Mitogen-activated protein kinases are involved in multiple cascades of serine/threonine and tyrosine phosphory-lating reactions that mediate diverse cellular responses to growth factors, physical stress, and cytokines. The most studied MAPKs in mammalian cells are extracellular signal-related kinases (ERK 1/2), c-jun N-terminal kinases (JNK), and p38 proteins. Although ERK 1/2 is mainly known for its role in cell growth and p38 MAPK plays a major role in cellular responses to stress and injury, both have been implicated in the regulation of vascular endothelial permeability. A typical case is seen in endothelial cells or intact microvas-culature subjected to VEGF stimulation: Inhibition of ERK 1/2 with the ERK kinase inhibitor PD98059 or inhibition of p38 with SB203580 blocks VEGF-induced increases in permeability. In addition to the growth factor, many inflammatory agonists, including histamine, thrombin, hydrogen peroxide, and intracellular calcium elevating agents, are able to phosphorylate ERK 1/2. In parallel, the same types of substances have been found to induce endothelial cytoskeletal contraction and junctional barrier failure through a p38-related mechanism. Clearly, activation of either the ERK 1/2 or the p38 pathway can cause changes in endothelial barrier function; however, their relative contribution may vary depending on the form of stimulation, type of vessels, and duration of observations.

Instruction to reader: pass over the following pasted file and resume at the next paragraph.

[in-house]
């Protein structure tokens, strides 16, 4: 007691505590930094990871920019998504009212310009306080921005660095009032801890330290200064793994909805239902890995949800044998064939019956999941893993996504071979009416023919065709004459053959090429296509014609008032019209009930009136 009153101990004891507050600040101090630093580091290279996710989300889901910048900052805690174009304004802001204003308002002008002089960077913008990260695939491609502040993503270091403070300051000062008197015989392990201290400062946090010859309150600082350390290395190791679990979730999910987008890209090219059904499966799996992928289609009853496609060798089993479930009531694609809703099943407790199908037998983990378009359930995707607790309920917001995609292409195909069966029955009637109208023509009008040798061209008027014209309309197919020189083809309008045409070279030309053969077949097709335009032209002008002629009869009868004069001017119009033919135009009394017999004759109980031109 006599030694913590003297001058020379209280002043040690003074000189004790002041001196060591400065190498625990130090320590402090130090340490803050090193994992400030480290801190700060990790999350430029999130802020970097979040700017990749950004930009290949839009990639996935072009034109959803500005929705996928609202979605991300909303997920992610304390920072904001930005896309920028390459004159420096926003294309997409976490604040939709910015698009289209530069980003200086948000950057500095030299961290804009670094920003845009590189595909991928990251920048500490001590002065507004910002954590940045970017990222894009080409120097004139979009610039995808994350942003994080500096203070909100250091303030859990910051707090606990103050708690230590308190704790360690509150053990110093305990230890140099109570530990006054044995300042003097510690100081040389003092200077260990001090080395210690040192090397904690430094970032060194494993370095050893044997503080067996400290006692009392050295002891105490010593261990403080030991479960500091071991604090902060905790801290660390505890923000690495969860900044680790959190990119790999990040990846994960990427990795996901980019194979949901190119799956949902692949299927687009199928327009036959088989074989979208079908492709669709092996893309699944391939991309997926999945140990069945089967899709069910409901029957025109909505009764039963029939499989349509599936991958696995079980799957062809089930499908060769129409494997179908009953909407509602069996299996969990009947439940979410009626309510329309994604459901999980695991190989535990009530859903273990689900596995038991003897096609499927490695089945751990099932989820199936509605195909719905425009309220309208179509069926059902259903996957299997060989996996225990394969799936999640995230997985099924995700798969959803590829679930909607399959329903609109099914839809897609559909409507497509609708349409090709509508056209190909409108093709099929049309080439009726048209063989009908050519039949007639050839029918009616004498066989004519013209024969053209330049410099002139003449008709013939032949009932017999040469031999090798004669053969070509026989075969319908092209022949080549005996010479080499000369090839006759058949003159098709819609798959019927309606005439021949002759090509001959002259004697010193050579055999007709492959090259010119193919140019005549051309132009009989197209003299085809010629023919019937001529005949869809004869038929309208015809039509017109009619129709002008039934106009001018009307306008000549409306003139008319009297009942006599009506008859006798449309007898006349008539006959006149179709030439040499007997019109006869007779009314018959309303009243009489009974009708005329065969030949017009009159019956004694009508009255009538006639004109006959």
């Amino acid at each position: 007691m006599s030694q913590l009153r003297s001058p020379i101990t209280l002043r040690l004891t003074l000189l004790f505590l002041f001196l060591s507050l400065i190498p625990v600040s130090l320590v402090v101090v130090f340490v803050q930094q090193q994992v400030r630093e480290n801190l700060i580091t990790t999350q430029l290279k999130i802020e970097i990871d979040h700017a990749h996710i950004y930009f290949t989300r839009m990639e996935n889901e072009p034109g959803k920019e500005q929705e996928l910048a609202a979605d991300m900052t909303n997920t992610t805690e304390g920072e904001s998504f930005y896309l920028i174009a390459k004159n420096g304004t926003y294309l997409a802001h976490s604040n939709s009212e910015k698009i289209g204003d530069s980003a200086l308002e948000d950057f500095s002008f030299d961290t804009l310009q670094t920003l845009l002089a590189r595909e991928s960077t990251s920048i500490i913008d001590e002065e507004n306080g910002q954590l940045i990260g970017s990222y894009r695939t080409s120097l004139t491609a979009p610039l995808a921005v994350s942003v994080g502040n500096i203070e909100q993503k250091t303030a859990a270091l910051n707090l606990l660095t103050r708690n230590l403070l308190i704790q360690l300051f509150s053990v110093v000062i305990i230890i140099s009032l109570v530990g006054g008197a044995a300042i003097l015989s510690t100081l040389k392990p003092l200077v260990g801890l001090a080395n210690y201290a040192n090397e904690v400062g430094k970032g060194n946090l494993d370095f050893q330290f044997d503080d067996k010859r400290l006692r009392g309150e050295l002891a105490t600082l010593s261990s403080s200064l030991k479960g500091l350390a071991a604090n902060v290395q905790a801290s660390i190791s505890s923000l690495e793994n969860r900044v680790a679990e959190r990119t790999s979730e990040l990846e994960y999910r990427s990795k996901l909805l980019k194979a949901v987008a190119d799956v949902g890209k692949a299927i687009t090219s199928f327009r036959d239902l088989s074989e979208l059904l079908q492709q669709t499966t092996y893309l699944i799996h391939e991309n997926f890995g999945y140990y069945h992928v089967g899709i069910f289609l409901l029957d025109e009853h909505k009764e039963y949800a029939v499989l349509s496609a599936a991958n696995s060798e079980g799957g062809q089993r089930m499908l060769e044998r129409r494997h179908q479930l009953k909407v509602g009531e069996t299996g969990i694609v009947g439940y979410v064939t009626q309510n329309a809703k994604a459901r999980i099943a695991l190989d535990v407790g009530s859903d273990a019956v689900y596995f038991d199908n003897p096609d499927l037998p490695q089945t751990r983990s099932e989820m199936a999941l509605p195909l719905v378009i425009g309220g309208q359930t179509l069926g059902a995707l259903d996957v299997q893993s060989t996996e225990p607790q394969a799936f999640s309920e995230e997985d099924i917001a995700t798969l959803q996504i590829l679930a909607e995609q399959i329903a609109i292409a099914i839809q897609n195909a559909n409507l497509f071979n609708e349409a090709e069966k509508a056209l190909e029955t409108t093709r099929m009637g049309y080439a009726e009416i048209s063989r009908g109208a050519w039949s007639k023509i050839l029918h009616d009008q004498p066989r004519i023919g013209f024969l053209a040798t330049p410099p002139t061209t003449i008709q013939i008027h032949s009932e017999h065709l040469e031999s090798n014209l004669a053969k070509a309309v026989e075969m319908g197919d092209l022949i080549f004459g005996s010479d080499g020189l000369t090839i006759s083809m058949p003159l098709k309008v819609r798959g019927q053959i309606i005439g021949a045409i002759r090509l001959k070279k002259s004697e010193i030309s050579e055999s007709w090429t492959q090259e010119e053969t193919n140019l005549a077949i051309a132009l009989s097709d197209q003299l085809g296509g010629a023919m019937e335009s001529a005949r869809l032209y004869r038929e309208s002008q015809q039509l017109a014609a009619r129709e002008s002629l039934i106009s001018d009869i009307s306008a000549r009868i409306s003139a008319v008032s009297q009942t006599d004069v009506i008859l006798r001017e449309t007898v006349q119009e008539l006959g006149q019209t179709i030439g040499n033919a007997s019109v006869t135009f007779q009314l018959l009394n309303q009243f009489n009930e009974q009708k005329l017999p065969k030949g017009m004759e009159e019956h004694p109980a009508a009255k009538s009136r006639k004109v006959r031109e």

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This ebook provides an introductory explanation of the workings of the human body, with an effort to draw connections between the body systems and explain their interdependencies. A framework for the book is homeostasis and how the body maintains balance within each system. This is intended as a first introduction to physiology for a college-level course.